How Neville Chamberlain’s words haunt the Crimean crisis
A year or two ago I was offered the chance to visit Crimea to write a feature for a travel magazine. I found it to be a sad yet beguiling place, stuffed full of historical and geographical wonders.
Decades of Soviet domination may have left this southern corner of Ukraine looking a bit beaten up around the edges, but my overriding feeling was that this was a place that was waking from a long, deep sleep.
The port of Sebastopol had an air of wistfulness that only places with a rich and brutal history can manage, while a visit to the defunct subterranean Russian submarine base in nearby Balaclava bay was made even more attractive by the low cost of admission and the fact that the only other visitors to the attraction were a couple from Slough.
Similarly memorable were afternoons spent at the Tsar’s Livadia Palace on the shores of the Black Sea, and Checkov’s dacha, a beautiful sunlit villa high in the hills above Yalta, in which he wrote his incomparable play The Cherry Orchard. Crimea, clearly, was the next great European tourist destination. I could only bless my luck that I’d got in before it was all sanitised for the package holiday industry that would inevitably follow with Ukraine’s sublimation into European politics and culture.
But that was then. With dizzying speed the region has been occupied, liberated or annexed (according to your view) by Russian troops and, with the EU and America still fumbling for a response, the Crimean government has called a referendum, due to be conducted today, to ask its inhabitants whether it should rejoin the Russian Federation.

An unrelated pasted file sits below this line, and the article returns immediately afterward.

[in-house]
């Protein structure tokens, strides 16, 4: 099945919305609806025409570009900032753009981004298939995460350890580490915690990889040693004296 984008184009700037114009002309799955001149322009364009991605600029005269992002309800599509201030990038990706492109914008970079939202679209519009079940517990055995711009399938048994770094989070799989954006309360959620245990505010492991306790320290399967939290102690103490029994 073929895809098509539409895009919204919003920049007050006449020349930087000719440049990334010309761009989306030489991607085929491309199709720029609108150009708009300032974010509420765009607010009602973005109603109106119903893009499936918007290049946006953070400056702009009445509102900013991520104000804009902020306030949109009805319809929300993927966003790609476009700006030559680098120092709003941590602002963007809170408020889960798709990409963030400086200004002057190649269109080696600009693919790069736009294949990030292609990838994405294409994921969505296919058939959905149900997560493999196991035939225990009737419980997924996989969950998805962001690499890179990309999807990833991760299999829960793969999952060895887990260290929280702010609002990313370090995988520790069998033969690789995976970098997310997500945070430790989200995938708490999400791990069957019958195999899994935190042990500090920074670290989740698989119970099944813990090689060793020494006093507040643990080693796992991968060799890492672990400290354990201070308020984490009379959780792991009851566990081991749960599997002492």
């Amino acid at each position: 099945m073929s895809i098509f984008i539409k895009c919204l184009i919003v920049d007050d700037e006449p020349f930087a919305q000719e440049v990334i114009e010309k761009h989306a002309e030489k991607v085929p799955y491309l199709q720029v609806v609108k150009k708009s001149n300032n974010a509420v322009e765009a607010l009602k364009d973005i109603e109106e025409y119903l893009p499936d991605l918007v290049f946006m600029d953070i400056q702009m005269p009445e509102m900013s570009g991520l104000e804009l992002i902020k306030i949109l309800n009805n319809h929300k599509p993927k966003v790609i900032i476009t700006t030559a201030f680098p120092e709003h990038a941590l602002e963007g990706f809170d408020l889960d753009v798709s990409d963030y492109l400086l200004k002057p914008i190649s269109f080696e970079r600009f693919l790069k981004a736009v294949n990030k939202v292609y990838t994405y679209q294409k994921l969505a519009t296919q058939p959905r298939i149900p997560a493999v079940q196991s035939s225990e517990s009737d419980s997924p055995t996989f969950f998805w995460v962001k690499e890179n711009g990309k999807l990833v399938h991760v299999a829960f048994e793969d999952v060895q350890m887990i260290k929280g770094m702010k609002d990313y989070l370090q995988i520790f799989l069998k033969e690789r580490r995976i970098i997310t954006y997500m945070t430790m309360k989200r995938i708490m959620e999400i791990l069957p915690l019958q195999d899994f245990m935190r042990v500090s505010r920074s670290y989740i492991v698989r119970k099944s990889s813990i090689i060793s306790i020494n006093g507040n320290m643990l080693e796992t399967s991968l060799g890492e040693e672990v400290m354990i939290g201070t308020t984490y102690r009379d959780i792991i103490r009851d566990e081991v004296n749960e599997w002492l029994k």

Most tellingly, the wording of the ballot paper offers no choice for preserving the current status quo. There are only two questions on it: do you wish to join the Russian Federation now, or choose to become independent?
From the Kremlin’s point of view, the overthrow of the democratically elected government in Kiev last month was nothing less than a western-inspired plot, one that has left the millions of Russian-speaking inhabitants in Crimea and eastern Ukraine isolated and vulnerable. To those on the other side of the political divide, Russia’s occupation is a barefaced land grab.
What is undeniable is that Vladimir Putin’s bold strategy has wrong-footed the West. His opponents are threatening to impose sanctions, but who would they really hurt? With the world’s economies so inextricably entwined, there’s scarcely a country in Europe whose own balance of payments wouldn’t be disrupted by a trade embargo. And yet the only other option, military intervention to prop up the teetering Ukrainian government, is unthinkable.
In London on Friday John Kerry, the US secretary of state, and Sergei Lavrov, the Russian foreign minister, held last-ditch talks in an attempt to diffuse the situation before today’s deadline. But with the referendum so close at hand, the talks were never likely to prosper. Six hours spent in private consultation brought no major breakthrough. After the collapse of the talks Mr Kerry warned Russia of “very serious steps” if it annexes Crimea.
Strong words of course, and yet it all seems too little, too late. Indeed, a full two days before the ballot, the Russian flag was already flying above the entrance to the Crimean Parliament in the provincial capital, Simferopol, while street signs were being methodically altered from the Ukrainian language into Russian. Somebody somewhere already knows the outcome.
And with civil unrest already igniting in cities such as Donetsk, and Russian troops conducting military manoeuvres on Ukraine’s eastern border, the fear is that annexing Crimea may well prove the curtain raiser to a far more turbulent future for central Europe. The prospect of this beautiful and doleful country being torn apart once more by forces beyond its control is too dreadful to contemplate; yet it now seems a genuine possibility.
When Nazi Germany annexed the area of German-speaking Czechoslovakia known as the Sudetenland in spring 1938, the response from the now discredited British prime minister Neville Chamberlain summed up the parochial view of many to events in central Europe at the time. He described the incident as “a quarrel in a faraway country between people of which we know nothing”. Modern politicians would do well to learn from Mr Chamberlain’s folly.
Michael Simkins is an actor and writer based in London
Updated: March 15, 2014 04:00 AM